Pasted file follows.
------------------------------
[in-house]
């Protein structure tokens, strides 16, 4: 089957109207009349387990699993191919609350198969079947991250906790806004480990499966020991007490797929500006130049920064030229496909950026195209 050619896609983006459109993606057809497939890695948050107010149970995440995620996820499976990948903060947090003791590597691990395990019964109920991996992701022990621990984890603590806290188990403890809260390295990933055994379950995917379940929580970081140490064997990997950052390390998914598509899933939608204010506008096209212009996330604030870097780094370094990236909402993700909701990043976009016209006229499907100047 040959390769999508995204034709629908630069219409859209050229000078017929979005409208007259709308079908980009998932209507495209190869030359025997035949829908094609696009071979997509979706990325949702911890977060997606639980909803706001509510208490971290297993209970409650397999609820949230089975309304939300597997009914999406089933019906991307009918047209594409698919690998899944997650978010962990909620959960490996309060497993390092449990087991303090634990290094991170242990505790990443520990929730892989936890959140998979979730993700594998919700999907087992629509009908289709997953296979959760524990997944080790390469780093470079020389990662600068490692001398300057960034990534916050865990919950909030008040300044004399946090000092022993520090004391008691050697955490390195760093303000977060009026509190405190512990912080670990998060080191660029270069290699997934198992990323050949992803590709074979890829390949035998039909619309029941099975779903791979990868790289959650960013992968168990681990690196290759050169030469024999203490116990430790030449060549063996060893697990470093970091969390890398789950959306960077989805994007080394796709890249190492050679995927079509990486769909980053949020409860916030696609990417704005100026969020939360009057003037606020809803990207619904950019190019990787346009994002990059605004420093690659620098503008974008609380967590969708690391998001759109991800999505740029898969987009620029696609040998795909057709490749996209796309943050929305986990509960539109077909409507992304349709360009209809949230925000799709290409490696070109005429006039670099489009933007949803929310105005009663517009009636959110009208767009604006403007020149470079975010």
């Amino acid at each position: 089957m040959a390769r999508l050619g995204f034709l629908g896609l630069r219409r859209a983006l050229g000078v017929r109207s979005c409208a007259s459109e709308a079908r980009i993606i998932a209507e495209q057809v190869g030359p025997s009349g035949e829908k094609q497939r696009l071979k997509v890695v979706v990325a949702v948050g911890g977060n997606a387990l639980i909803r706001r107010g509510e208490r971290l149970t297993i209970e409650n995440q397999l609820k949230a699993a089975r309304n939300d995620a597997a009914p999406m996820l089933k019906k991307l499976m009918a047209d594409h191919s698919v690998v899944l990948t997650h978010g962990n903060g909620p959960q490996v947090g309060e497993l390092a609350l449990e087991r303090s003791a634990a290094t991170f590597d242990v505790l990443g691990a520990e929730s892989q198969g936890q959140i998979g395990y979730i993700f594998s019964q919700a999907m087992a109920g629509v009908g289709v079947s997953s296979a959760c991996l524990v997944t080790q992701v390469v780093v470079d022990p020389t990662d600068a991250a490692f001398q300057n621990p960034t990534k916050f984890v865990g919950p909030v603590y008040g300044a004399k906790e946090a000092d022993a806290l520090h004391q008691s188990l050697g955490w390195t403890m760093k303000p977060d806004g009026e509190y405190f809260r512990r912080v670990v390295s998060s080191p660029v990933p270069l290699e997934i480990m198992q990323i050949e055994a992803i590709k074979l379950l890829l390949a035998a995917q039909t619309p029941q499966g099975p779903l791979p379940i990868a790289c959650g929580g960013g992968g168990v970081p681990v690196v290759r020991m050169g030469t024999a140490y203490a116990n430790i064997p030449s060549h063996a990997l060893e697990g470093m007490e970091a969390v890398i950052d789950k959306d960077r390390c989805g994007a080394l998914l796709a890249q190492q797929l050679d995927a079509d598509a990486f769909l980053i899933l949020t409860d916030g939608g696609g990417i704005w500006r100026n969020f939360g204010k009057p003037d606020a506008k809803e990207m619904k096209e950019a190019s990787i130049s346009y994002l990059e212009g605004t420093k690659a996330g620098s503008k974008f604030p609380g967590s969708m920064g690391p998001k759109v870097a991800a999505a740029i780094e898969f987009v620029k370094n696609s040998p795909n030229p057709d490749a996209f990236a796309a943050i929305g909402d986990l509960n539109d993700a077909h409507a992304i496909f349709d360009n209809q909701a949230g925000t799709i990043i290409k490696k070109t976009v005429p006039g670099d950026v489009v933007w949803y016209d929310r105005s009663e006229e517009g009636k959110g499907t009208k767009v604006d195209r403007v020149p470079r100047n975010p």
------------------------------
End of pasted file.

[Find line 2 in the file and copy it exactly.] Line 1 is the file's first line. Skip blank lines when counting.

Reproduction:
């Protein structure tokens, strides 16, 4: 089957109207009349387990699993191919609350198969079947991250906790806004480990499966020991007490797929500006130049920064030229496909950026195209 050619896609983006459109993606057809497939890695948050107010149970995440995620996820499976990948903060947090003791590597691990395990019964109920991996992701022990621990984890603590806290188990403890809260390295990933055994379950995917379940929580970081140490064997990997950052390390998914598509899933939608204010506008096209212009996330604030870097780094370094990236909402993700909701990043976009016209006229499907100047 040959390769999508995204034709629908630069219409859209050229000078017929979005409208007259709308079908980009998932209507495209190869030359025997035949829908094609696009071979997509979706990325949702911890977060997606639980909803706001509510208490971290297993209970409650397999609820949230089975309304939300597997009914999406089933019906991307009918047209594409698919690998899944997650978010962990909620959960490996309060497993390092449990087991303090634990290094991170242990505790990443520990929730892989936890959140998979979730993700594998919700999907087992629509009908289709997953296979959760524990997944080790390469780093470079020389990662600068490692001398300057960034990534916050865990919950909030008040300044004399946090000092022993520090004391008691050697955490390195760093303000977060009026509190405190512990912080670990998060080191660029270069290699997934198992990323050949992803590709074979890829390949035998039909619309029941099975779903791979990868790289959650960013992968168990681990690196290759050169030469024999203490116990430790030449060549063996060893697990470093970091969390890398789950959306960077989805994007080394796709890249190492050679995927079509990486769909980053949020409860916030696609990417704005100026969020939360009057003037606020809803990207619904950019190019990787346009994002990059605004420093690659620098503008974008609380967590969708690391998001759109991800999505740029898969987009620029696609040998795909057709490749996209796309943050929305986990509960539109077909409507992304349709360009209809949230925000799709290409490696070109005429006039670099489009933007949803929310105005009663517009009636959110009208767009604006403007020149470079975010």